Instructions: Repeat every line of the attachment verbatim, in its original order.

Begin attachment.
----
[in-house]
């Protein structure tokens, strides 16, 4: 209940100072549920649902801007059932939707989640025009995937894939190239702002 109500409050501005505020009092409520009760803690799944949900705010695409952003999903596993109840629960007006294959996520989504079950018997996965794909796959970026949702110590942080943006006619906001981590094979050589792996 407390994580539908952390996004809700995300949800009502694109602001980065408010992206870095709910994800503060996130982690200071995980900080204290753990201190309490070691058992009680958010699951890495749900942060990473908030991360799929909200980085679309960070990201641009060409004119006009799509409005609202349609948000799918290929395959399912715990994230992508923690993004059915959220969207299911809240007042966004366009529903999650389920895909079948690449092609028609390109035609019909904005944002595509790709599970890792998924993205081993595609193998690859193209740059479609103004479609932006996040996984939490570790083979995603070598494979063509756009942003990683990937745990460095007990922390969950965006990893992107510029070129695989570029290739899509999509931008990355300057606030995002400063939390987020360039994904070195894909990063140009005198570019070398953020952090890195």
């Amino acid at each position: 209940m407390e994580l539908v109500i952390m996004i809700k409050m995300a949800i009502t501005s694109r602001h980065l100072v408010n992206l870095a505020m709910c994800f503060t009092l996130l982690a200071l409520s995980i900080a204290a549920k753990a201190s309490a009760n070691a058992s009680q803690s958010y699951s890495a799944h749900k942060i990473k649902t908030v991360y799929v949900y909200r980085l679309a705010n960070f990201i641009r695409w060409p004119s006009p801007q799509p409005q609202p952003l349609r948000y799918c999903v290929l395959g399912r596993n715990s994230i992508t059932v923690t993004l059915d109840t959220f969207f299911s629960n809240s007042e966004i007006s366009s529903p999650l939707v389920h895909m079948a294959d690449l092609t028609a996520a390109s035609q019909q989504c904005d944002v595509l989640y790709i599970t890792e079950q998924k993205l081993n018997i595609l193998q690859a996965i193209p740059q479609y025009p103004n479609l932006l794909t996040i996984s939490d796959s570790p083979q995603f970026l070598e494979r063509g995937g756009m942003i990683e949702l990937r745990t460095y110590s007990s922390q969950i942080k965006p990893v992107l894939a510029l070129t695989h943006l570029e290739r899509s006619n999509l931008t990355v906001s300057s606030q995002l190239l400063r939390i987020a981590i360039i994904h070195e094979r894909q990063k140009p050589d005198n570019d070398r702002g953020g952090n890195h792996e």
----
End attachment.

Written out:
[in-house]
């Protein structure tokens, strides 16, 4: 209940100072549920649902801007059932939707989640025009995937894939190239702002 109500409050501005505020009092409520009760803690799944949900705010695409952003999903596993109840629960007006294959996520989504079950018997996965794909796959970026949702110590942080943006006619906001981590094979050589792996 407390994580539908952390996004809700995300949800009502694109602001980065408010992206870095709910994800503060996130982690200071995980900080204290753990201190309490070691058992009680958010699951890495749900942060990473908030991360799929909200980085679309960070990201641009060409004119006009799509409005609202349609948000799918290929395959399912715990994230992508923690993004059915959220969207299911809240007042966004366009529903999650389920895909079948690449092609028609390109035609019909904005944002595509790709599970890792998924993205081993595609193998690859193209740059479609103004479609932006996040996984939490570790083979995603070598494979063509756009942003990683990937745990460095007990922390969950965006990893992107510029070129695989570029290739899509999509931008990355300057606030995002400063939390987020360039994904070195894909990063140009005198570019070398953020952090890195």
């Amino acid at each position: 209940m407390e994580l539908v109500i952390m996004i809700k409050m995300a949800i009502t501005s694109r602001h980065l100072v408010n992206l870095a505020m709910c994800f503060t009092l996130l982690a200071l409520s995980i900080a204290a549920k753990a201190s309490a009760n070691a058992s009680q803690s958010y699951s890495a799944h749900k942060i990473k649902t908030v991360y799929v949900y909200r980085l679309a705010n960070f990201i641009r695409w060409p004119s006009p801007q799509p409005q609202p952003l349609r948000y799918c999903v290929l395959g399912r596993n715990s994230i992508t059932v923690t993004l059915d109840t959220f969207f299911s629960n809240s007042e966004i007006s366009s529903p999650l939707v389920h895909m079948a294959d690449l092609t028609a996520a390109s035609q019909q989504c904005d944002v595509l989640y790709i599970t890792e079950q998924k993205l081993n018997i595609l193998q690859a996965i193209p740059q479609y025009p103004n479609l932006l794909t996040i996984s939490d796959s570790p083979q995603f970026l070598e494979r063509g995937g756009m942003i990683e949702l990937r745990t460095y110590s007990s922390q969950i942080k965006p990893v992107l894939a510029l070129t695989h943006l570029e290739r899509s006619n999509l931008t990355v906001s300057s606030q995002l190239l400063r939390i987020a981590i360039i994904h070195e094979r894909q990063k140009p050589d005198n570019d070398r702002g953020g952090n890195h792996e």